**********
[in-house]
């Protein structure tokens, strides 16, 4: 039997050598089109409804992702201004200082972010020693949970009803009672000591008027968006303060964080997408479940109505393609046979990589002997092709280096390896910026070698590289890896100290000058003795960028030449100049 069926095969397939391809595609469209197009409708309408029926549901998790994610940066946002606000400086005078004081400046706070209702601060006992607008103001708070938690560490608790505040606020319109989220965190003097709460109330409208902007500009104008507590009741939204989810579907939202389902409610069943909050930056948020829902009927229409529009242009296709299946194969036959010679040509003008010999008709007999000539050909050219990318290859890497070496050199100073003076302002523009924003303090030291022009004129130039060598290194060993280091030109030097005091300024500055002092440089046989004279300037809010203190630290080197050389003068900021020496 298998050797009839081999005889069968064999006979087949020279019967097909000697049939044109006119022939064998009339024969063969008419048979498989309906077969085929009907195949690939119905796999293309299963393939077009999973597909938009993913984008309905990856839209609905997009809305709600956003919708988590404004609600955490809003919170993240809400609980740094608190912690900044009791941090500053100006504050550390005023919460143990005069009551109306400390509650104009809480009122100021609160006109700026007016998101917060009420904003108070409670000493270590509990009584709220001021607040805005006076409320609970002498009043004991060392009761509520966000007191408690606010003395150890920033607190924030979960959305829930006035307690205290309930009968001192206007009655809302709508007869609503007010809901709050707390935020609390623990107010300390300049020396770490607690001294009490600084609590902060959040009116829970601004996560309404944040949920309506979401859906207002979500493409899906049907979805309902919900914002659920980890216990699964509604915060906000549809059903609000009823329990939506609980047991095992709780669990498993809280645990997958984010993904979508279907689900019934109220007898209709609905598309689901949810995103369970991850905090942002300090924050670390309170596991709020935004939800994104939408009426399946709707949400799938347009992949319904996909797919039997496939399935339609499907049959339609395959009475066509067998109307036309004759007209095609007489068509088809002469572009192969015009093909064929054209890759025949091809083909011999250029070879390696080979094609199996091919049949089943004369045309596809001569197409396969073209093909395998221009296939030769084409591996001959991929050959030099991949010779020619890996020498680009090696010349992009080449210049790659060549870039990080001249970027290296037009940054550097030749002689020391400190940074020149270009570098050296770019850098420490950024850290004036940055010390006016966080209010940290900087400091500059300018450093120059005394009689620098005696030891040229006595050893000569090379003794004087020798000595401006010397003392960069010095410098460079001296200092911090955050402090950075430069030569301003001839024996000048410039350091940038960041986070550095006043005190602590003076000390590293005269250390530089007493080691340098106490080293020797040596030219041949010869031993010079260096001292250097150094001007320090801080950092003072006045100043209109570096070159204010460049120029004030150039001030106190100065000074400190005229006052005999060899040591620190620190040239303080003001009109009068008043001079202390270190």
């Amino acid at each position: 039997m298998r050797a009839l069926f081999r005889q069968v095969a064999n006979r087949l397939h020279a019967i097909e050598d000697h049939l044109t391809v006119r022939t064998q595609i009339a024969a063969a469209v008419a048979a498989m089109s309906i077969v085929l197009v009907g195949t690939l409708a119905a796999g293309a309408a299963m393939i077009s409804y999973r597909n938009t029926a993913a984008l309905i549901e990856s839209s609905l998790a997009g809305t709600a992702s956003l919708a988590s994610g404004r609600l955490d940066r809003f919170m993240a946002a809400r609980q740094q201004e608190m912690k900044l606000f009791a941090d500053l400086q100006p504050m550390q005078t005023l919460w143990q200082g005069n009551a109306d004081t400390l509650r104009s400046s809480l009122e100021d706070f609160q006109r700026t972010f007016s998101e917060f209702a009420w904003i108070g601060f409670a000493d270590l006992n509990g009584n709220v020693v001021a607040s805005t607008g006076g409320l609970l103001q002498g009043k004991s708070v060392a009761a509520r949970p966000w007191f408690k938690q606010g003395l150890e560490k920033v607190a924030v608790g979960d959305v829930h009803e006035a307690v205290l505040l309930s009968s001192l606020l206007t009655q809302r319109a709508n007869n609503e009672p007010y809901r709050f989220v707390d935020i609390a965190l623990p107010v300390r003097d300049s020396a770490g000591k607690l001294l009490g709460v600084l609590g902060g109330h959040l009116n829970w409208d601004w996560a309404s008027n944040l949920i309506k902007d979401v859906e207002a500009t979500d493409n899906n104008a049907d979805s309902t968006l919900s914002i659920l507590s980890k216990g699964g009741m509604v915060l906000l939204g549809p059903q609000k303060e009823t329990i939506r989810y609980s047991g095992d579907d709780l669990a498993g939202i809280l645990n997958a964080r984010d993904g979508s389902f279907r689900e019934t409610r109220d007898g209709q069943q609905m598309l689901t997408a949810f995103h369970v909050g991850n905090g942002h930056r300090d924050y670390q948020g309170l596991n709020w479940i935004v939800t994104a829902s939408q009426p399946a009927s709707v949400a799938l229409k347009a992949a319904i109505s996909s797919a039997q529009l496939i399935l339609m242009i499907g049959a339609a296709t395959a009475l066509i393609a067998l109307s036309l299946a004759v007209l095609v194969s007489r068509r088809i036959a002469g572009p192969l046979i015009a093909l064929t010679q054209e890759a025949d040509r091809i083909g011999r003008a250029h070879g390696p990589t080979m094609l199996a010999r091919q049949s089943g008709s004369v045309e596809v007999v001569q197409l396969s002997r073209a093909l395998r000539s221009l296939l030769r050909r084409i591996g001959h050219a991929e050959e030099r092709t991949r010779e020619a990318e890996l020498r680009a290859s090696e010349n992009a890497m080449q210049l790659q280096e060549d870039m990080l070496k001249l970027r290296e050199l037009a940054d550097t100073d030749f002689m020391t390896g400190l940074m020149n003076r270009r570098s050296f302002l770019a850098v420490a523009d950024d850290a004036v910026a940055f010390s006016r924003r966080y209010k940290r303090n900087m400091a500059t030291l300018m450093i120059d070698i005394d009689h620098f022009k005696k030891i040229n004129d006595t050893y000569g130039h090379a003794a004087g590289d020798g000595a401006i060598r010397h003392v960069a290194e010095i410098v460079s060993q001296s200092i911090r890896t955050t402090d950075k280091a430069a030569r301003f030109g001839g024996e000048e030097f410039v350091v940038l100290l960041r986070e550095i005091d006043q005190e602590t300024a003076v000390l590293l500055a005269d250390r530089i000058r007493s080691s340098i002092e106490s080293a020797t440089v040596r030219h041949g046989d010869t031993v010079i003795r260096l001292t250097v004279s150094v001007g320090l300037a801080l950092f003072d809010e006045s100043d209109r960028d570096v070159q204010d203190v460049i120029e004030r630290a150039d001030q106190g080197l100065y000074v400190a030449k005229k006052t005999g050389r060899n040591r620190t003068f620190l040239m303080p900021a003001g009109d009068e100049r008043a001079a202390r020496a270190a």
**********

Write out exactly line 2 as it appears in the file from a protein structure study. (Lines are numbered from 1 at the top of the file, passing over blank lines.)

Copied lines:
């Protein structure tokens, strides 16, 4: 039997050598089109409804992702201004200082972010020693949970009803009672000591008027968006303060964080997408479940109505393609046979990589002997092709280096390896910026070698590289890896100290000058003795960028030449100049 069926095969397939391809595609469209197009409708309408029926549901998790994610940066946002606000400086005078004081400046706070209702601060006992607008103001708070938690560490608790505040606020319109989220965190003097709460109330409208902007500009104008507590009741939204989810579907939202389902409610069943909050930056948020829902009927229409529009242009296709299946194969036959010679040509003008010999008709007999000539050909050219990318290859890497070496050199100073003076302002523009924003303090030291022009004129130039060598290194060993280091030109030097005091300024500055002092440089046989004279300037809010203190630290080197050389003068900021020496 298998050797009839081999005889069968064999006979087949020279019967097909000697049939044109006119022939064998009339024969063969008419048979498989309906077969085929009907195949690939119905796999293309299963393939077009999973597909938009993913984008309905990856839209609905997009809305709600956003919708988590404004609600955490809003919170993240809400609980740094608190912690900044009791941090500053100006504050550390005023919460143990005069009551109306400390509650104009809480009122100021609160006109700026007016998101917060009420904003108070409670000493270590509990009584709220001021607040805005006076409320609970002498009043004991060392009761509520966000007191408690606010003395150890920033607190924030979960959305829930006035307690205290309930009968001192206007009655809302709508007869609503007010809901709050707390935020609390623990107010300390300049020396770490607690001294009490600084609590902060959040009116829970601004996560309404944040949920309506979401859906207002979500493409899906049907979805309902919900914002659920980890216990699964509604915060906000549809059903609000009823329990939506609980047991095992709780669990498993809280645990997958984010993904979508279907689900019934109220007898209709609905598309689901949810995103369970991850905090942002300090924050670390309170596991709020935004939800994104939408009426399946709707949400799938347009992949319904996909797919039997496939399935339609499907049959339609395959009475066509067998109307036309004759007209095609007489068509088809002469572009192969015009093909064929054209890759025949091809083909011999250029070879390696080979094609199996091919049949089943004369045309596809001569197409396969073209093909395998221009296939030769084409591996001959991929050959030099991949010779020619890996020498680009090696010349992009080449210049790659060549870039990080001249970027290296037009940054550097030749002689020391400190940074020149270009570098050296770019850098420490950024850290004036940055010390006016966080209010940290900087400091500059300018450093120059005394009689620098005696030891040229006595050893000569090379003794004087020798000595401006010397003392960069010095410098460079001296200092911090955050402090950075430069030569301003001839024996000048410039350091940038960041986070550095006043005190602590003076000390590293005269250390530089007493080691340098106490080293020797040596030219041949010869031993010079260096001292250097150094001007320090801080950092003072006045100043209109570096070159204010460049120029004030150039001030106190100065000074400190005229006052005999060899040591620190620190040239303080003001009109009068008043001079202390270190």